Your wrists may hurt after a long day at the computer, but your ailment isn't likely to be carpal tunnel syndrome.
Contrary to popular belief, heavy computer use--up to seven hours a day--does not increase the risk that a person will develop carpal tunnel syndrome, according to a report issued Wednesday by the Harvard Medical School.
That's because the wrist ailment, which surged into public consciousness in the 1990s, typically arises from factors such as heredity, body weight, fractures and pregnancy. It does not stem from repetitive stress, the report said.
Office workers can put themselves in harm's way, however, because of improper computer use and other workplace conditions that could provoke repetitive stress injuries. Pain from poor posture isn't limited to the hands; it can also affect the neck, shoulders and other parts of the body.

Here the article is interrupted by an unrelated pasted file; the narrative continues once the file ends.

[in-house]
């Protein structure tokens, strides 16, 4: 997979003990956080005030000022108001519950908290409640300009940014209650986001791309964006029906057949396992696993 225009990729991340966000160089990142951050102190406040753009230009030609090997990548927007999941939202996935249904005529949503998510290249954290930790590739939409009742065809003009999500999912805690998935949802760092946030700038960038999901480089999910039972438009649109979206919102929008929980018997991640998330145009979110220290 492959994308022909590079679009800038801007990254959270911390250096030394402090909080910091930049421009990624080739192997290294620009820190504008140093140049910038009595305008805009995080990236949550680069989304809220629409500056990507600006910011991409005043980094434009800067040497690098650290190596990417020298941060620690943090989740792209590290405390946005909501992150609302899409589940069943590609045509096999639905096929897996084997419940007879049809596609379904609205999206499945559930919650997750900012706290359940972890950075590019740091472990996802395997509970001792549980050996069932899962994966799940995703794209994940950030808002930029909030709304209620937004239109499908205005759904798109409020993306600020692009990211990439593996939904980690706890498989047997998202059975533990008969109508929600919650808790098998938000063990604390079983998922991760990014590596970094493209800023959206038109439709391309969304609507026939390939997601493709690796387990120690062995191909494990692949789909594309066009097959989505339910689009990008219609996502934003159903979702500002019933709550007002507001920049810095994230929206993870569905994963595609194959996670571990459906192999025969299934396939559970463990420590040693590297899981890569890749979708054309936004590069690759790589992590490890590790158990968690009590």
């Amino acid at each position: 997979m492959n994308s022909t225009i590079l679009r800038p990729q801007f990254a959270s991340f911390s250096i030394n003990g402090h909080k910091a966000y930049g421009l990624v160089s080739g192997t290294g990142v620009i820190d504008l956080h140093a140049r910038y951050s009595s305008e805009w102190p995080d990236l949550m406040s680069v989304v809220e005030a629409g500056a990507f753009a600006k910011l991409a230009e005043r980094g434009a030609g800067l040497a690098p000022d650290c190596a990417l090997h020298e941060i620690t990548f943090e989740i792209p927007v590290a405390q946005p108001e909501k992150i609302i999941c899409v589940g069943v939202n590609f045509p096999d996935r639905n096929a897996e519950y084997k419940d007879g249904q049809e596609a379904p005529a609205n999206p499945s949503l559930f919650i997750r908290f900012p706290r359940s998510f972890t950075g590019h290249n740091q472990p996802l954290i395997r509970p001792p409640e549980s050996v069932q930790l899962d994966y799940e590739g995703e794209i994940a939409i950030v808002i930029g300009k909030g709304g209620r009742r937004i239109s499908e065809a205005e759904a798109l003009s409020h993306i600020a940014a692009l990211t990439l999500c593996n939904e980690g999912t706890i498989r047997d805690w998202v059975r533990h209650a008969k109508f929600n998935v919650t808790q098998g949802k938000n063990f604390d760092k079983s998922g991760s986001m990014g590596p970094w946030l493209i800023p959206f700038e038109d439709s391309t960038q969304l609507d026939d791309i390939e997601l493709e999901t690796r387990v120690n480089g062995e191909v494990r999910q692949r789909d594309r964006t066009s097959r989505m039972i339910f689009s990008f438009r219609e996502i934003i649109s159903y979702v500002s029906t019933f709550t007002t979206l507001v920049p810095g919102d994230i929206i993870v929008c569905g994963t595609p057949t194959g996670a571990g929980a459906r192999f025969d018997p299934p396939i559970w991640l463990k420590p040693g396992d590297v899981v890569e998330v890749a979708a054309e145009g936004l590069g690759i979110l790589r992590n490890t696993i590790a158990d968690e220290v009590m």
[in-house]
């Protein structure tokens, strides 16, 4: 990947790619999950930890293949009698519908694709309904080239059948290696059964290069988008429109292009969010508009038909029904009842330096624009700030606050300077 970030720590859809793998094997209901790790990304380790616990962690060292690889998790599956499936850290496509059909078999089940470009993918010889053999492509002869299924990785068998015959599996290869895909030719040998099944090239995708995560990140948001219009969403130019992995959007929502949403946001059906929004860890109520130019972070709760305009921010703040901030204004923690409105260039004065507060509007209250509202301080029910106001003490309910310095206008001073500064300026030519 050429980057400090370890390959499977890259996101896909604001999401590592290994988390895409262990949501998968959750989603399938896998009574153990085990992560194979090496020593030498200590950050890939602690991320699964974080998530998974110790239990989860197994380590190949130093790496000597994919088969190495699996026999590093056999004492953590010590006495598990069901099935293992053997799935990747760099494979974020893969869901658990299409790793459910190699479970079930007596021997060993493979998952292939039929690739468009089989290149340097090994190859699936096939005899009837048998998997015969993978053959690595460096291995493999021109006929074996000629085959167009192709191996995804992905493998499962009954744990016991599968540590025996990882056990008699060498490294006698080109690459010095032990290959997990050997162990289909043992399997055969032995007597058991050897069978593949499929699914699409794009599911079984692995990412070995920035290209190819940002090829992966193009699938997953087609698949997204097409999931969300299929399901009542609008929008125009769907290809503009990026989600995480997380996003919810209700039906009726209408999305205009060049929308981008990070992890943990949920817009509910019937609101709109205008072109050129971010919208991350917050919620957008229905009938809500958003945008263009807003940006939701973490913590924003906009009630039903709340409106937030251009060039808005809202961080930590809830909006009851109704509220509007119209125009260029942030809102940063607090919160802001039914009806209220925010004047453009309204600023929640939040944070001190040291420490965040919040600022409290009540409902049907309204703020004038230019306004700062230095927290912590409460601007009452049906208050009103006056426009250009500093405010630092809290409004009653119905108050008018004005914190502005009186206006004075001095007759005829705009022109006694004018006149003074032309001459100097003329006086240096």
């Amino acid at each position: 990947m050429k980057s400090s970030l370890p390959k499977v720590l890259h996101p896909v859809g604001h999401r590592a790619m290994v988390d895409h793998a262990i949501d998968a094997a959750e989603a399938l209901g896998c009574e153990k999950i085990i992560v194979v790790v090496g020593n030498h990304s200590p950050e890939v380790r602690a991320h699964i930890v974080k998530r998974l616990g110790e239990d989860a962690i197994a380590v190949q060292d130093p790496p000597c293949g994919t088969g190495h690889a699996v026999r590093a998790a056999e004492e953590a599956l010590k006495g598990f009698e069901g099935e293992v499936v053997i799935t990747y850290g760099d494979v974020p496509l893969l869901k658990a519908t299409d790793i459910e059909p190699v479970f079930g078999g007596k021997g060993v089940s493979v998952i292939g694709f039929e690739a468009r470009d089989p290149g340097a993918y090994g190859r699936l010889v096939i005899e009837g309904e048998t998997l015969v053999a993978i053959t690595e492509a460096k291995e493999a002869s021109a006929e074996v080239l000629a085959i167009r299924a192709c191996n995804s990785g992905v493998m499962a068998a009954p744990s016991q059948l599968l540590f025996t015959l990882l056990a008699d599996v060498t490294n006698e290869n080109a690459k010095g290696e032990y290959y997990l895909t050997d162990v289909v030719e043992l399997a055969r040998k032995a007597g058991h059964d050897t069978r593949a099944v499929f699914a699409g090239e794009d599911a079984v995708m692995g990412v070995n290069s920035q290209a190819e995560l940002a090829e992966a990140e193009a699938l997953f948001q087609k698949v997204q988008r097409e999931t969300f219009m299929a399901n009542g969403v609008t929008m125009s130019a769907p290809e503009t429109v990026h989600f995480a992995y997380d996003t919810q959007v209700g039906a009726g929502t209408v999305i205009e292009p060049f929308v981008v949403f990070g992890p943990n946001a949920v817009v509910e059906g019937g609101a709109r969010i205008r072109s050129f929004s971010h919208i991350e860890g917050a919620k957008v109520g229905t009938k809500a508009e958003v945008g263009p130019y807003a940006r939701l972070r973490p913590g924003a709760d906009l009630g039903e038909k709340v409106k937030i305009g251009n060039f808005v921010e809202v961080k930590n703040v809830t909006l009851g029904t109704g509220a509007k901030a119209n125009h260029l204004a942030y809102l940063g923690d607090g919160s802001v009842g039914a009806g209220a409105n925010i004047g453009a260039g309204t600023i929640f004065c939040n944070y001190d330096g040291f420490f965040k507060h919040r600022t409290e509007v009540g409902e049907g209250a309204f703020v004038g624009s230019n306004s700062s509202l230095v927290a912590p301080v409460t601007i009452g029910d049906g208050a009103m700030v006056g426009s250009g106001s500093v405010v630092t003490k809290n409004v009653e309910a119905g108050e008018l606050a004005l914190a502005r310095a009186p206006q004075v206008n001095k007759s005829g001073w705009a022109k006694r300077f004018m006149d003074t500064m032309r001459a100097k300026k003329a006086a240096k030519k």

Carpal tunnel syndrome affects between 2 percent and 3 percent of the population, and almost twice as many women as men, the Harvard report said. It occurs when one of the three major nerves that travel from the spinal cord to the hand becomes pinched.